In this post, Cathy Hung, D.D.S., interviews Renee Arace, D.M.D., in honor of Women’s History Month.
Dr. Arace is the current president-elect of the New Jersey Dental Association. She is an owner of a successful general and cosmetic dental practice in West Orange and formally Verona, New Jersey. Dr. Arace is a graduate of Fairleigh Dickinson University College of Dental Medicine and a fellow of the American College of Dentists. She has been involved in organized dentistry and has held numerous leadership positions over the span of more than 30 years.
Dr. Arace was the recipient of the ADA Certificate of Recognition of Recruitment and Retention Program in 1992-93 and the recipient of the ADA Golden Apple Award for Dental Meeting Excellence Members in 1994.
Dr. Arace enjoys boating and lakefront living at her Lake Hopatcong home and beachfront fun at her Marco Island home with her husband.
First positive experience as a new dentist member sets the tone to leadership
Q: Dr. Arace, you are the current president-elect of the New Jersey Dental Association. Would you talk about how you got involved in organized dentistry?
A: I had a long journey over 33 years. I have always felt drawn to become involved and engaged in organized dentistry. Ever since my dental school years, I was very impressed and intrigued with the speakers who would come to our state, county and local dental associations to speak to us as students or a new dental graduate. I started immediately upon graduating dental school, and I was invited to my component, the Essex County Dental Society. They invited me as a new graduate dentist to one of their continuing education dinner events, and they presented me with a certificate as a new member. I just loved the camaraderie and engagement. Right from that meeting forward, I had asked if I could become active on the board. Initially, I would sit in on board meetings. I was then quickly asked and appointed to become a board member. My colleagues supported me, and I was propelled from the secretary right through the presidency of the Essex County Dental Society. I always initiated myself for these engagements, and I just thrived throughout them. There was an Italian American Dental Society that opened up multi-denominations for the students, and I climbed from the chairs of that organization, from the secretary position right through the presidency. A lot of times, organizations are close-knit with select people or groups. It can be off-putting for others. My goal is to take that away and make sure everyone feels welcome. Even now, I don’t like to see one person at a table. I always make sure I go up to them because it is very important to feel included, to feel welcome.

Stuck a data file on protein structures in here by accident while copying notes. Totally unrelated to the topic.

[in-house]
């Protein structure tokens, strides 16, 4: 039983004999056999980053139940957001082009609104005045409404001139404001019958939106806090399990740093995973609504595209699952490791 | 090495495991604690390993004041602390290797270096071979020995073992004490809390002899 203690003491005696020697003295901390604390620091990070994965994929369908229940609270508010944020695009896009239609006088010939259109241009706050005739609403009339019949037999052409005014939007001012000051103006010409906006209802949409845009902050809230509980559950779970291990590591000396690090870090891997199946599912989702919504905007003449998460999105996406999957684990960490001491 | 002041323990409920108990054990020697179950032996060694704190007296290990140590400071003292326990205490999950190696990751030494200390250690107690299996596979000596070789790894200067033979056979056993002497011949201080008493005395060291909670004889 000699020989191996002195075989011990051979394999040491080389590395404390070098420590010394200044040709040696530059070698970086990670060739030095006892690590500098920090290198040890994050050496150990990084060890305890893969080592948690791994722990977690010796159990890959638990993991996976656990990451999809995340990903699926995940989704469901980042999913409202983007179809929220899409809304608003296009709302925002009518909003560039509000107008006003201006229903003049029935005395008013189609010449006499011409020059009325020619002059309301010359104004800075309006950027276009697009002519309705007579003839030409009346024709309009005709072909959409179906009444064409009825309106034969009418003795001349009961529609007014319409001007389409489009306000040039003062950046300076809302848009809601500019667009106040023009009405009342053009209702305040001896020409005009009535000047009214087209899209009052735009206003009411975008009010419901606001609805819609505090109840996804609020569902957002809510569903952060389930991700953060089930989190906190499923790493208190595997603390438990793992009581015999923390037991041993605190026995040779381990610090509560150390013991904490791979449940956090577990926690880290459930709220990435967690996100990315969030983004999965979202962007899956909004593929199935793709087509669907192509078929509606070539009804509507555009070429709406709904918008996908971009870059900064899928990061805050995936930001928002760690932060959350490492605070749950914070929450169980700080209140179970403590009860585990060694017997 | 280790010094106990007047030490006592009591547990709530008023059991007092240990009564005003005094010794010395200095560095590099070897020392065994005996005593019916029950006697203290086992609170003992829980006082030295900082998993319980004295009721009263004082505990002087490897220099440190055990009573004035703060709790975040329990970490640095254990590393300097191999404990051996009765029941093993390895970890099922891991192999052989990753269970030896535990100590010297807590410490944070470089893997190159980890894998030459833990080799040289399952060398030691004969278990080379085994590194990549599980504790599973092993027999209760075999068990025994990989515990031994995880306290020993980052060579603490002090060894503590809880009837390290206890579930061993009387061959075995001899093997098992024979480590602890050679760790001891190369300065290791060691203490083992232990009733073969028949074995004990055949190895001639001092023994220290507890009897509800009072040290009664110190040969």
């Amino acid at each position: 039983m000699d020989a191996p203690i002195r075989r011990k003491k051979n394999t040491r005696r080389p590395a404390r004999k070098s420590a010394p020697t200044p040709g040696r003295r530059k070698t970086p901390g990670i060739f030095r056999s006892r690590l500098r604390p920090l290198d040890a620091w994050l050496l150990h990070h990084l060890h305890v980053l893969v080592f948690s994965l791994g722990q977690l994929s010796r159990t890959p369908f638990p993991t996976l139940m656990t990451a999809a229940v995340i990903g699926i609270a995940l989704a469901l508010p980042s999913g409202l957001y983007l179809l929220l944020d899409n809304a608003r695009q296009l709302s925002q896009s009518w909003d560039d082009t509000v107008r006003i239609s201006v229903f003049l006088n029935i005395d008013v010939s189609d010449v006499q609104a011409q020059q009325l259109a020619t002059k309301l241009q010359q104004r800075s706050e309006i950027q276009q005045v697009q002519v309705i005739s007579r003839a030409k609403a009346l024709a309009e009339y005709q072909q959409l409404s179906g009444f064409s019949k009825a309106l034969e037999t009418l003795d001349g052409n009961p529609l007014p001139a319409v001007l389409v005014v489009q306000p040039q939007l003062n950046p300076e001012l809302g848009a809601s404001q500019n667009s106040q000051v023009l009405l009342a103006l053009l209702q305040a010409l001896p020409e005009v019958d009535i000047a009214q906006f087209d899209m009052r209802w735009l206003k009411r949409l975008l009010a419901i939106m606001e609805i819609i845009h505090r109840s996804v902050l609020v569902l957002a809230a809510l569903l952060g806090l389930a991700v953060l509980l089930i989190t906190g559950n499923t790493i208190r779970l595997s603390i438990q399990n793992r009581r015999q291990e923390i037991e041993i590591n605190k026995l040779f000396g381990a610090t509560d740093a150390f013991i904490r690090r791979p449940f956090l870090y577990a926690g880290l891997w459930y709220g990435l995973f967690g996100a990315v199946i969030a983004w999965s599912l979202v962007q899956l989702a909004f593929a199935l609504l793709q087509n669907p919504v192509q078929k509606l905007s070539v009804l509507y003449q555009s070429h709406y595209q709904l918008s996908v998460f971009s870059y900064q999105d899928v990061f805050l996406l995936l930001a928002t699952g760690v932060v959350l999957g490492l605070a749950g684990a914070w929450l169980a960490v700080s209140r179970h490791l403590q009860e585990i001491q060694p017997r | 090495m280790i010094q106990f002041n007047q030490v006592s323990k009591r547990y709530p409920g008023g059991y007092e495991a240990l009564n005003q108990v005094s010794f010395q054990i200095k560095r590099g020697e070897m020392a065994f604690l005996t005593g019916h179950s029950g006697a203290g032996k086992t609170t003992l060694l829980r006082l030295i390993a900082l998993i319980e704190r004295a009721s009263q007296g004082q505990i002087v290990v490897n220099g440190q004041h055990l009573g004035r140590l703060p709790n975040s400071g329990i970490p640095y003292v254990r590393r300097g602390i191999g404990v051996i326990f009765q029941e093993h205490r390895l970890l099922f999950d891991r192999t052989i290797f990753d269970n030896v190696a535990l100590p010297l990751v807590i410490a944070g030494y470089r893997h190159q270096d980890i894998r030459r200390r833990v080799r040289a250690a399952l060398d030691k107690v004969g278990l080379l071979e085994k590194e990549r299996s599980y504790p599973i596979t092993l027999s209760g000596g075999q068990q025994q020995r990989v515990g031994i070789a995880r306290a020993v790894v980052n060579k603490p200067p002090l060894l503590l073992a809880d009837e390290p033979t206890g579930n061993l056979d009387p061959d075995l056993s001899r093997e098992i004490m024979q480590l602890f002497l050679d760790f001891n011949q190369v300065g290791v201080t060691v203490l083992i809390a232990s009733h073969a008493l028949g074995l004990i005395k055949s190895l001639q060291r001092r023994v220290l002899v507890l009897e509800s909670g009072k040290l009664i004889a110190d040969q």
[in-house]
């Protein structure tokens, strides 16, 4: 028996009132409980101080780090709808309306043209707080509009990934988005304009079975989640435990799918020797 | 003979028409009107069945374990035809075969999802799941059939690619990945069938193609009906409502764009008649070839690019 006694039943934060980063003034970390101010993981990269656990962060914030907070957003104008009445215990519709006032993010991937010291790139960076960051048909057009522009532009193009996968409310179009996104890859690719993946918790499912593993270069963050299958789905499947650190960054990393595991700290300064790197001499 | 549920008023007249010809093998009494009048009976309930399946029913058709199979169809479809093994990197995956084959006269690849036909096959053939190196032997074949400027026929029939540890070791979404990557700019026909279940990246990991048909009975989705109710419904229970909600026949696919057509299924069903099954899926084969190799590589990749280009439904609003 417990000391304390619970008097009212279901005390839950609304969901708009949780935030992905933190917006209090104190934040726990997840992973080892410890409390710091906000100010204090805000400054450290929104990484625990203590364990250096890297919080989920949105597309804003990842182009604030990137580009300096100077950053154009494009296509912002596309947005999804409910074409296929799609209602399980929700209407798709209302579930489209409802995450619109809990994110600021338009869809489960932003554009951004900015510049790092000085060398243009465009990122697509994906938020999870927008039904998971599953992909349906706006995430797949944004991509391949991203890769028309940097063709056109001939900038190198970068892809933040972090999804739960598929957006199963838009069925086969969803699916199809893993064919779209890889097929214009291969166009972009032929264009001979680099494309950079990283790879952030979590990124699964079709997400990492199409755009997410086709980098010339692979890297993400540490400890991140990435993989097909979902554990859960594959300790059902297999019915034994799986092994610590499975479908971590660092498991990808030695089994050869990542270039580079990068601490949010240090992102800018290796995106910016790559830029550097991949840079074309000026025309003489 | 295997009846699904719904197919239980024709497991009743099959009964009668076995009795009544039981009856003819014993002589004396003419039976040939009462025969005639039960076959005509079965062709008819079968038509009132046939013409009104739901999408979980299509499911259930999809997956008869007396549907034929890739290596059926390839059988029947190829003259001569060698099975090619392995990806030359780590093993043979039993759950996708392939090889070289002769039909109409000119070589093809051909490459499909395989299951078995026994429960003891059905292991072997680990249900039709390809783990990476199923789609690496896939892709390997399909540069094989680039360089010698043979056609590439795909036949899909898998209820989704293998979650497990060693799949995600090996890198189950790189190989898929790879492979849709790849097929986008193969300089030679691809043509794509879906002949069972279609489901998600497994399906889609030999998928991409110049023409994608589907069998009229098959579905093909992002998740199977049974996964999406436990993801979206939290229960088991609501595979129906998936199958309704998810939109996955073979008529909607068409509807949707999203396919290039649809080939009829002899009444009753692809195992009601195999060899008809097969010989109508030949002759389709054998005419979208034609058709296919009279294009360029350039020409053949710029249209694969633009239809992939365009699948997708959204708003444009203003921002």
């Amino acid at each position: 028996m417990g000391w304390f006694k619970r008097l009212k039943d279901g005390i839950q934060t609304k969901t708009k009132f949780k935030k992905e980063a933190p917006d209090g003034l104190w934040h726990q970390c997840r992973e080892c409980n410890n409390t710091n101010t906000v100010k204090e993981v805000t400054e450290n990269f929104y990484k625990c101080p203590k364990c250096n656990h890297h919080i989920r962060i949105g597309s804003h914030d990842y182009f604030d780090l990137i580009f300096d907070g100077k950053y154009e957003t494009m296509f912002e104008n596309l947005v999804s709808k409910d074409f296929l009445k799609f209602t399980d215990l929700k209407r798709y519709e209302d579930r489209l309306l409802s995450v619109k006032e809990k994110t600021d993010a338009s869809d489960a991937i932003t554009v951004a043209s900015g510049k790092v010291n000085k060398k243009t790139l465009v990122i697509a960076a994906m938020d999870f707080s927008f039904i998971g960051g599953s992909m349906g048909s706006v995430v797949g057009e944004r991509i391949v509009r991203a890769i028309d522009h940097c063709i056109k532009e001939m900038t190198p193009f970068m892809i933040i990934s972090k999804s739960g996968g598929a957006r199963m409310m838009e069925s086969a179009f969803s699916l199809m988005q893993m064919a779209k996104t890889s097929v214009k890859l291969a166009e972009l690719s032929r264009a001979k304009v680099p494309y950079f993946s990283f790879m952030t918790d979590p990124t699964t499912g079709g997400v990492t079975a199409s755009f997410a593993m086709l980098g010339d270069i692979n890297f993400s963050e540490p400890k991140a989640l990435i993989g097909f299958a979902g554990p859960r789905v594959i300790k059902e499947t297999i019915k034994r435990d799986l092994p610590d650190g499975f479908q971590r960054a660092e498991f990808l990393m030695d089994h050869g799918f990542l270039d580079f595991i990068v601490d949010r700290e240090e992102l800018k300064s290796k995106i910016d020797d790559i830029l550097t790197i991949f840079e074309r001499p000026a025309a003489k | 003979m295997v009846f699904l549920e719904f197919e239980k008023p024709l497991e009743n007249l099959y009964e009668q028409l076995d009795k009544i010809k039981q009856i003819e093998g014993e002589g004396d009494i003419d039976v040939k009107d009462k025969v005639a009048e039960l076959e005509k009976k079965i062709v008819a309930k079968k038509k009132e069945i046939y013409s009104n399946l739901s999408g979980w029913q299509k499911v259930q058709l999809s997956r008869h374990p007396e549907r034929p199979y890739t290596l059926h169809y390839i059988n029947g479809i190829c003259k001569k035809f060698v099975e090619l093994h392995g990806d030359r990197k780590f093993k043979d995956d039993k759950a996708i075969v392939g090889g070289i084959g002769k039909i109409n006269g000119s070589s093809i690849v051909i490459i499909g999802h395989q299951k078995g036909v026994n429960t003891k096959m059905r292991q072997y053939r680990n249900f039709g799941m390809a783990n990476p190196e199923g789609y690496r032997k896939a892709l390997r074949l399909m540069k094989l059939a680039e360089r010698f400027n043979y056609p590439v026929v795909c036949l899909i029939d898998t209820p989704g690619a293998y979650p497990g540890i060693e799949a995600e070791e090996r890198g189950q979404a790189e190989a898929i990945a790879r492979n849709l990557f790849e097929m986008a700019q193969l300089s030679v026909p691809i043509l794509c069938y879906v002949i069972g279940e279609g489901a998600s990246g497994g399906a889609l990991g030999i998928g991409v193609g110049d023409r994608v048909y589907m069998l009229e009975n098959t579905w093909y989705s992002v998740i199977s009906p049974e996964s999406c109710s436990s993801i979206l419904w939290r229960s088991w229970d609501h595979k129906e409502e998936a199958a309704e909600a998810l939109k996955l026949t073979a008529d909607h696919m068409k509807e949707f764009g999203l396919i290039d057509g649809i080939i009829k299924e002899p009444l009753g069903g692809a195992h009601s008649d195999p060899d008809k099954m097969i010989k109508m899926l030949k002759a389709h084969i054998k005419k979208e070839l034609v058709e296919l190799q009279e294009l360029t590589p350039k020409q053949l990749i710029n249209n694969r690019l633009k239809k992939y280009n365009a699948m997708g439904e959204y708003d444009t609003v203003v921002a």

Subscription of membership to leadership
Q: What have you seen changed on the organizational level in the past 10-15 years with our membership and our profession?
A: I am thrilled to see that the demographics of dentistry are changing. During my generation, I was one of the only young women on the board. There were two senior women who served on the board who were my mentors and role models. In general, I feel that there weren’t enough opportunities for the female dentists. Women were not quickly propelled into high leadership positions as our male counterparts. We no longer function that way. It is very inspiring and gratifying to me to live and serve in this current time of change in which the scales are tipped in favor for the female dentists stepping up and being welcomed to serve in leadership positions on all levels. The current leadership at NJDA is reflective of the members. My main goal here being a leader is that I want to energize the membership base. I want our dentists to realize they are valued and that their membership is making a difference. We at NJDA, as well as the ADA, are making great strides to offer our members the most current and relevant tools and resources of important value throughout their careers. I even say membership is a leadership position. Once you subscribe to being a member, I feel that you are already a leader. There are all different levels, and not everyone has to accelerate to a chair position or an officer position. Next year I will be commenced as the 154th NJDA president, and I will be the third female dentist to hold this position in the history of NJDA. What is even more exciting is that currently three of the five line officers at NJDA are women. That means in three of the next four years, NJDA will be led by female presidents. I am honored and excited to be at the forefront of this change that is occurring.